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Thursday, January 15, 2009

Charts are a mess - using cash flow yield to find strong stocks

Cash Flow Yield - the higher the number, the more cash per share is being generated by the business that is available to shareholders.

That's the definition of the Cash Flow Yield indicator calculated by the Alert HQ software and the TradeRadar software. The indicator is based on a Free Cash Flow determination that starts with Cash Flow from Operations and then subtracts any Capital Expenses. The intention is identify how much cash the company is generating over and above what it takes to pay the bills of the ongoing operations as well to pay for the cap ex investments intended to grow the company in the future. Data from the most recent quarter is used and then annualized so as not to penalize companies that are recovering from bad quarters in the past.

This overall Free Cash Flow number is then divided by the Market Capitalization to generate a percentage which actually equates to cash flow per share divided by the share price.

This is a favored indicator used by many managers (Bruce Berkowitz of the Fairholme Fund, for example) to pick stocks that are generating excess cash rather than burning through cash. In other words, it helps answer the question of whether (excluding from consideration various accounting issues, good will, one time events, etc.) is the basic business profitable?

Getting down to the fundamentals --

At Trade-Radar and Alert HQ, we tend to focus on technical analysis since computers are so good at crunching through price data. With most charts in disarray lately, it seemed a good time to turn to the fundamentals.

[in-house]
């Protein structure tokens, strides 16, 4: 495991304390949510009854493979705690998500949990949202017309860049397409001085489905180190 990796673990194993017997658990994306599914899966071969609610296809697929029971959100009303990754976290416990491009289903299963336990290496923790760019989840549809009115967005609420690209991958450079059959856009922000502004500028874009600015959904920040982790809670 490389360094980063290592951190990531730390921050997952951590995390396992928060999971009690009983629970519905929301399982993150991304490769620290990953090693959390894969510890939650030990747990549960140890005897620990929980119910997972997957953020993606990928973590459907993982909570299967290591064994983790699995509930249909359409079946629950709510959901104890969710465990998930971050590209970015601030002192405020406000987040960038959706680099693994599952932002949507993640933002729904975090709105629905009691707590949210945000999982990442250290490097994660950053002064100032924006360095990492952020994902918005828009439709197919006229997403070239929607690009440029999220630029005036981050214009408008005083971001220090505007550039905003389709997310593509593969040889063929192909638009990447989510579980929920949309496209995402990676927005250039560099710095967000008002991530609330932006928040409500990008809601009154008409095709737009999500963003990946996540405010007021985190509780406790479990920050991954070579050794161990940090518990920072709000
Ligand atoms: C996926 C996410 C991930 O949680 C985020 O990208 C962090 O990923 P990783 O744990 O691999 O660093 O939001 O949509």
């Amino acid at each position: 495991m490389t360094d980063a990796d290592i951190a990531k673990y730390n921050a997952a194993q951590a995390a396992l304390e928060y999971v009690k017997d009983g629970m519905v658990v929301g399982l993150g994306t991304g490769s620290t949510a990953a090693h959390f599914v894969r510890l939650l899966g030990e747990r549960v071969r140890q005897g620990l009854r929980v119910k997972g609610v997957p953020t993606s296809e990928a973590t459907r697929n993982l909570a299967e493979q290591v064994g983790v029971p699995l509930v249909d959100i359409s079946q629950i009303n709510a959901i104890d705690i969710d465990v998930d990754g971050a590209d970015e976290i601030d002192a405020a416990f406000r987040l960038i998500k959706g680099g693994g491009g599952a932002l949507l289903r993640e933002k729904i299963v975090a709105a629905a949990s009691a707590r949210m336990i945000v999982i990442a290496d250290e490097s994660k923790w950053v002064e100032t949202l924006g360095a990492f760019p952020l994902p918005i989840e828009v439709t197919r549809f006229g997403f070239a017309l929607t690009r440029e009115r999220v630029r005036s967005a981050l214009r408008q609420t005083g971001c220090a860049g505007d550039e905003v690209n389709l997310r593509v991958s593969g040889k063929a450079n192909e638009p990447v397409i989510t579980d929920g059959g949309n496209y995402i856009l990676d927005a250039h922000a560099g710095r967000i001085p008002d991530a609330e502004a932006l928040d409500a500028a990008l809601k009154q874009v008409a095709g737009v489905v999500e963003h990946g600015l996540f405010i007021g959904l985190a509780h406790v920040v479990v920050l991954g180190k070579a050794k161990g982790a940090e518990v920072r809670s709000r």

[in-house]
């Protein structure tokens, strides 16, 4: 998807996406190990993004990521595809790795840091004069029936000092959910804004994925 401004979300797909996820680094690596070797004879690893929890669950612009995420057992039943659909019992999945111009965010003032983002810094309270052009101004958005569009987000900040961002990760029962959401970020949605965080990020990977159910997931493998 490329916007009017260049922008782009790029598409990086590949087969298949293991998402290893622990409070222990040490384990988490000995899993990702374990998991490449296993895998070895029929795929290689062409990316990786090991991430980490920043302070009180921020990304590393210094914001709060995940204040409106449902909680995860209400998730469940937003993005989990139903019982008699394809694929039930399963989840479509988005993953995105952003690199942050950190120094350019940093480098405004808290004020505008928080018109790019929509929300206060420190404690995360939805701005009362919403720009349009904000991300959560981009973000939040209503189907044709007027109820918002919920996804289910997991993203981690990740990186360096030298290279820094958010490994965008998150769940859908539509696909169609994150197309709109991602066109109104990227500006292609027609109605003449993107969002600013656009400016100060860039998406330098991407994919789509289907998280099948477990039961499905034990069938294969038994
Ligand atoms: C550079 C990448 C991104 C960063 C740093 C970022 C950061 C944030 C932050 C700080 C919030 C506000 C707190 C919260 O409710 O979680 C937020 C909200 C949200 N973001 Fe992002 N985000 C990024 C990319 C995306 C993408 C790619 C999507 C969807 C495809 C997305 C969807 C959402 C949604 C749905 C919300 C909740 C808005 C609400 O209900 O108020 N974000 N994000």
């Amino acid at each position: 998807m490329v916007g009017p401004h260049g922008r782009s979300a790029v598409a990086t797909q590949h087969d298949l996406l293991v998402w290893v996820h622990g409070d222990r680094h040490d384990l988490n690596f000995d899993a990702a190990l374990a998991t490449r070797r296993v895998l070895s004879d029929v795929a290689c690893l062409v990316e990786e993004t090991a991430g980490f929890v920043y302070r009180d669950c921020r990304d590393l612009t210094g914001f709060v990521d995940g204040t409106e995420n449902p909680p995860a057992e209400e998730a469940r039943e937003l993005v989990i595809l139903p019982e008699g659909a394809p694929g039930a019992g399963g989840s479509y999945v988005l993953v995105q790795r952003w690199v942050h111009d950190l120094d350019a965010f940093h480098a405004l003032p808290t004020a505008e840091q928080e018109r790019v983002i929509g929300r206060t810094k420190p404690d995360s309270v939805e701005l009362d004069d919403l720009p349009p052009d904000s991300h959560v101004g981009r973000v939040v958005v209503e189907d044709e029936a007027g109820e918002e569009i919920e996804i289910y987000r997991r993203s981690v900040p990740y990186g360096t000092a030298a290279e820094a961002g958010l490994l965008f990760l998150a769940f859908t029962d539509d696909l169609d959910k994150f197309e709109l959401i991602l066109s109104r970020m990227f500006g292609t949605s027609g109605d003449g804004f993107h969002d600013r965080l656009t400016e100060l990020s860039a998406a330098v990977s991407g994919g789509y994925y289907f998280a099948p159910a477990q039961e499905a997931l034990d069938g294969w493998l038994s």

It is clear that some very good companies are seeing their stock prices hammered despite the fact that they remain in very strong financial shape. At Alert HQ we are trying to identify those companies by running a screen on cash flow yield. We call the stocks that make the list the Cash Flow Kings.

Besides using this indicator to compare one stock to another, an investor could compare a stock's free cash flow yield to the yield on the 10-year Treasury, for example, to see whether the stock offers sufficient compensation for its additional risk. We set the threshold of our screen way, way above Treasury yields, however, so we think we have a pretty good list of stocks that are worth investigating.

As part of the data we provide we have also included a number of popular value measures such as PE ratio, PEG ratio, price-to-book, price-to-sales and the more common price-to-cash flow ratio. Taken together these indicators provide a good picture of whether the company is profitable, whether its price fully reflects its growth rate and whether it is generating enough cash to run the business. You can sort the data according to your preference and see which stocks rise to the top.

You can download our new list of Cash Flow Kings right here. There are 379 stocks on the list whose cash flow yield is greater than 50%.

Yep, it's free.

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